Anita Anti is a self taught photo artist, professional photographer, and retoucher from the Ukraine, now living in New York City. We love the dream worlds she creates with her delicate, feminine images—women wandering through fields and forests, playing instruments, communing with animals, lying amongst scatterings of petals. Who wouldn’t want to step into one of her photographs? We recently asked Anita about her inspiration and the stories behind the photos. Learn more at

How did you first get into photography?
I’ve been into photography since 2009. I was always a creative person; as a kid I was good at painting and crafts. But my passion for photography started rather unexpectedly. I fell in love with it and started shooting the world around me, getting all my knowledge and inspiration through social media and online photography communities. A year and a half later, I began creating the fine art female portraits that I’m doing now. Installations, costumes, and Photoshop manipulations help me to embody my fantasies into a finished piece of art. I like to cooperate with different creative people but often I prefer to do everything by myself.

How do fairy tales inspire you? Are your photos ever directly inspired by specific fairy tales & mythology?
I love fantasies and mysticism. I’ve never been a fan of any specific fairy tale or fairy tales in general. As a kid I loved Disney movies, but who didn’t? Sometimes it’s just fun to play with associations of well-known tales, characters, or movies and make my own version of that. But I have only few works of that kind.

Article from the Winter 2015 Issue #33
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Faerie Magazine 2015 Cover WinterCan you tell us about the cover photograph? How did that come about? Where did that shoot take place?

I was inspired by one of my favorite movies, Sleepy Hollow. I’m a big fan of Tim Burton’s work. I made this image in my hometown, Dnepropetrovsk, in the Ukraine. It was a cold February day. I made this tree crown the day before, using wire, golden foil, and spray paint. We went to the city beach, which was empty due to the time of day and season. A hairstylist helped me to attach the model’s hair to the crown. Yes, that is her real hair!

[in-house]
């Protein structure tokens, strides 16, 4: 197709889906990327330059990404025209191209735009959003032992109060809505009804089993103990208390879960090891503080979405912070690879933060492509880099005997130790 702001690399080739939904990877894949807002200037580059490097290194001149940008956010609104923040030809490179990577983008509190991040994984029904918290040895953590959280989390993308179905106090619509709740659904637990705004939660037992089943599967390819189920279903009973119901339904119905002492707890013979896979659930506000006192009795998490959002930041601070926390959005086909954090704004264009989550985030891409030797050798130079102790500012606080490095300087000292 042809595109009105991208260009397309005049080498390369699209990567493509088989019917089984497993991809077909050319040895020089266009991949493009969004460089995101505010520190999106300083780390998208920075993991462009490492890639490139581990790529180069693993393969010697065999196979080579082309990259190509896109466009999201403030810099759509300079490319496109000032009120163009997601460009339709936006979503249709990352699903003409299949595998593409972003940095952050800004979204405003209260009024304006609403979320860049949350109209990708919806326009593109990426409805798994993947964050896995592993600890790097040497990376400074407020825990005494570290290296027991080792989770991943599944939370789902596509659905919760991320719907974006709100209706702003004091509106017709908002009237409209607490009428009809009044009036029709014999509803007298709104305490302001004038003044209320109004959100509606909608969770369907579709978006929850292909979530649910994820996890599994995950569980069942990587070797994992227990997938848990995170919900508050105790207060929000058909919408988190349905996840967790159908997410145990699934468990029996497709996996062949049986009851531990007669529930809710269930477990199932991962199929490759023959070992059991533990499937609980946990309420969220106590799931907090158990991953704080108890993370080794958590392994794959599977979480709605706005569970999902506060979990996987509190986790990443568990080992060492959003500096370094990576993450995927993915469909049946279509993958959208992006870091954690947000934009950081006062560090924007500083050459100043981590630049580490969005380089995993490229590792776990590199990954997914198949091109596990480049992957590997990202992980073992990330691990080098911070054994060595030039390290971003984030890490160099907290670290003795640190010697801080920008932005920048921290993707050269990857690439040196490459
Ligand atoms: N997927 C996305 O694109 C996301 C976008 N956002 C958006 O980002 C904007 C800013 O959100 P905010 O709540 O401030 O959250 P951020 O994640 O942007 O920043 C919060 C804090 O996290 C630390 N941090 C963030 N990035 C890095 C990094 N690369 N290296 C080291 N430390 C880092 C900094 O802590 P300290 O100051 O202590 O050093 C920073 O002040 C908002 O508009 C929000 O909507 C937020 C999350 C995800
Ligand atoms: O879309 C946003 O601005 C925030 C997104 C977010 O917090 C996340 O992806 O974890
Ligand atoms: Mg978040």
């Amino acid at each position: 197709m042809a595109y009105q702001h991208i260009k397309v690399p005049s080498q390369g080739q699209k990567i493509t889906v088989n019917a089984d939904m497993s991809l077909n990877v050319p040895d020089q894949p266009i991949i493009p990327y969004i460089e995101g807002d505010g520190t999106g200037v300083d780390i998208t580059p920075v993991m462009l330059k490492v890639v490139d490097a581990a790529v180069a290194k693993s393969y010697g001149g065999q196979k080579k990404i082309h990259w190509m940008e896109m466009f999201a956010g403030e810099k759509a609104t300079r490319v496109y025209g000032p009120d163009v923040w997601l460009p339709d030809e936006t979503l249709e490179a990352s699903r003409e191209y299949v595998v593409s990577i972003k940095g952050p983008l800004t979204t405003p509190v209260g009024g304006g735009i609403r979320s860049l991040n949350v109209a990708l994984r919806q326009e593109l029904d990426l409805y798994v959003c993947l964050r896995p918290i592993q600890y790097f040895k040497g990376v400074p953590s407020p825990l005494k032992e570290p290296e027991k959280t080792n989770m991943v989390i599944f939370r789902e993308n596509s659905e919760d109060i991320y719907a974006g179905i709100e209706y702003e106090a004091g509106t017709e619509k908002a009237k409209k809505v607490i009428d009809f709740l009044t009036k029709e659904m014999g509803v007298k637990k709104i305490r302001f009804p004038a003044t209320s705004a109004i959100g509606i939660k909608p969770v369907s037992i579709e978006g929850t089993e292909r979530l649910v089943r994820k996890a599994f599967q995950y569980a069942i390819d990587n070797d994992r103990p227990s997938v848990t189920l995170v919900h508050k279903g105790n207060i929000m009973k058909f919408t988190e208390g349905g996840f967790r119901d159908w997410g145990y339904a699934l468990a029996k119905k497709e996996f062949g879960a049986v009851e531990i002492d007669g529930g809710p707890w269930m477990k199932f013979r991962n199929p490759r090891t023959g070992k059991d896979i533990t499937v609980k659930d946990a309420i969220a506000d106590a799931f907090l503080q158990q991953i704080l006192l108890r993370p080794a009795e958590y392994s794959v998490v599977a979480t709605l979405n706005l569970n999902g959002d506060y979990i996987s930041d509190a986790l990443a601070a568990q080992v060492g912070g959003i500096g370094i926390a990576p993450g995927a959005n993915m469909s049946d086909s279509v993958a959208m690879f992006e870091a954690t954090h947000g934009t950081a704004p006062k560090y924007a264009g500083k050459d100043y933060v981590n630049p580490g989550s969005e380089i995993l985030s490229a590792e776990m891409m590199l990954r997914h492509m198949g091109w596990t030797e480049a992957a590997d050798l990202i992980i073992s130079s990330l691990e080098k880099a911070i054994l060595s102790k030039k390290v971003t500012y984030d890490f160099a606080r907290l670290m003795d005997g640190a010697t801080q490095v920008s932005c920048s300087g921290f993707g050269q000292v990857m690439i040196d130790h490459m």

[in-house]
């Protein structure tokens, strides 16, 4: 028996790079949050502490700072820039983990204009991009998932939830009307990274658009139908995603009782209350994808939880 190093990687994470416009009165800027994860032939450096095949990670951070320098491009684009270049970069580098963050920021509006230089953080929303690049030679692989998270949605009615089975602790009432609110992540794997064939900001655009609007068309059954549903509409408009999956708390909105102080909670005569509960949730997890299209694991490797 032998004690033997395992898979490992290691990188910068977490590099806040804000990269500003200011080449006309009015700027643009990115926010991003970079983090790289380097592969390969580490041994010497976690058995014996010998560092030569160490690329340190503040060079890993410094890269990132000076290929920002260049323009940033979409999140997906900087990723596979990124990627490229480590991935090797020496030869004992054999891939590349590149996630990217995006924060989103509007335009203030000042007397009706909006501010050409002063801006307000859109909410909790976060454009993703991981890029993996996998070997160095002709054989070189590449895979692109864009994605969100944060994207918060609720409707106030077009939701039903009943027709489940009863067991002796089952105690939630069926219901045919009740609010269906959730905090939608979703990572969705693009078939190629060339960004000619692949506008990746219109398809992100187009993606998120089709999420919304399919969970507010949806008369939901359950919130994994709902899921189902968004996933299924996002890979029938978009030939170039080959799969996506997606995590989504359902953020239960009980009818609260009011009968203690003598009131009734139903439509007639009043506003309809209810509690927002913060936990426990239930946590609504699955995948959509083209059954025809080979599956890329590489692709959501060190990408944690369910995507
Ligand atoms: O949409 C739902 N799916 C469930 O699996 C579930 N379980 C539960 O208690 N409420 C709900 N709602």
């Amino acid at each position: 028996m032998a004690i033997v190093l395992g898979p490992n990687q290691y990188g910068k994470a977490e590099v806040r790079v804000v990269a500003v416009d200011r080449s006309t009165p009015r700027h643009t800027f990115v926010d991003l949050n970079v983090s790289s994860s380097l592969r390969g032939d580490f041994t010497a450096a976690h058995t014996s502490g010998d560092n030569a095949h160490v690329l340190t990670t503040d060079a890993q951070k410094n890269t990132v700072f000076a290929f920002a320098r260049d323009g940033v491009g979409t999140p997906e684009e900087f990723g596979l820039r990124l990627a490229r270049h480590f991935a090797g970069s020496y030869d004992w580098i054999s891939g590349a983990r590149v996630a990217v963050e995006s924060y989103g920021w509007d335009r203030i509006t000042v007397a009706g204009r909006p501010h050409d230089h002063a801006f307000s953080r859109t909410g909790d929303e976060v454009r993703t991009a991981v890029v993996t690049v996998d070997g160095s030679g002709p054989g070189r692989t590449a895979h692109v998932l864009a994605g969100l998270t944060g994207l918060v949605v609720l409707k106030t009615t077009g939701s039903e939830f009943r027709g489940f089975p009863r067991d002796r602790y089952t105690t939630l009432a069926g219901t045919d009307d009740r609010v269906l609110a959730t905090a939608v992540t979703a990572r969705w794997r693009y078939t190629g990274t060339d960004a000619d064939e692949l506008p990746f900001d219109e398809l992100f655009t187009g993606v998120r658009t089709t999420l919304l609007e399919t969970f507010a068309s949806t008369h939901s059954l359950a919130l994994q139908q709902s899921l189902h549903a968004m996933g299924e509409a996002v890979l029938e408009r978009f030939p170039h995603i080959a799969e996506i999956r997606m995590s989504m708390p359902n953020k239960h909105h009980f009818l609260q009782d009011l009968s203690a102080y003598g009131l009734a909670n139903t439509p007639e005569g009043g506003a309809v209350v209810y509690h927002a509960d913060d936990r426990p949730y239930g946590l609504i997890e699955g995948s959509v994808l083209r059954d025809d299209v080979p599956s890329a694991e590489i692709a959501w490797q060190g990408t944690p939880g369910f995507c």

What was one of your most challenging shoots?
I guess one of them was my photo named “Bad Dreams.” It was made during my workshop in Dnepropetrovsk. I had to find a real vintage bed and take it apart,
and find a car to bring it to the abandoned park, and then reassemble the bed and hang it from a tree. And it was raining the whole day! Also I couldn’t light the lamp and I had to literally draw all the light coming from the lamp and the shadows in Photoshop afterwards. It was a disaster! But I hope people like it.

You’ve worked with a lot of animals, like the foxes in this spread. How does that usually happen? Which animals were the easiest and most difficult to work with?
We usually rent them. All animals are difficult to work with. Usually you have just a couple of hours to work with each of them. You can’t just tell an animal to sit straight and look to the camera. That’s when you have to be creative and react quickly. Like the fennec fox can’t just sit on someone’s shoulder, so we had to ask the model to lean on the tree branch and the fennec fox sit on it. Or little foxes didn’t want to sit together at all so the model just had to grab them into her arms. And there’s a lot of editing involved, replacing faces and removing straps.

Do your photographs have a message at all? Is there something you’re trying to convey?
I’m a dreamer. Photography is not only what I love and what I do, it’s also a gentle and romantic side of me. It’s a reflection of my deep emotions, passion for the unknown, and craving for beauty. What I’m trying to show is a beautiful image and photography techniques, but also convey an idea, mood, atmosphere, and associations. I want people to stop for a moment, use their imagination and feel the beauty. I try my best to make my art understandable and self-sufficient. It doesn’t need words. If you listen carefully, my silent pictures will tell a story.

Article from the Winter 2015 Issue #33
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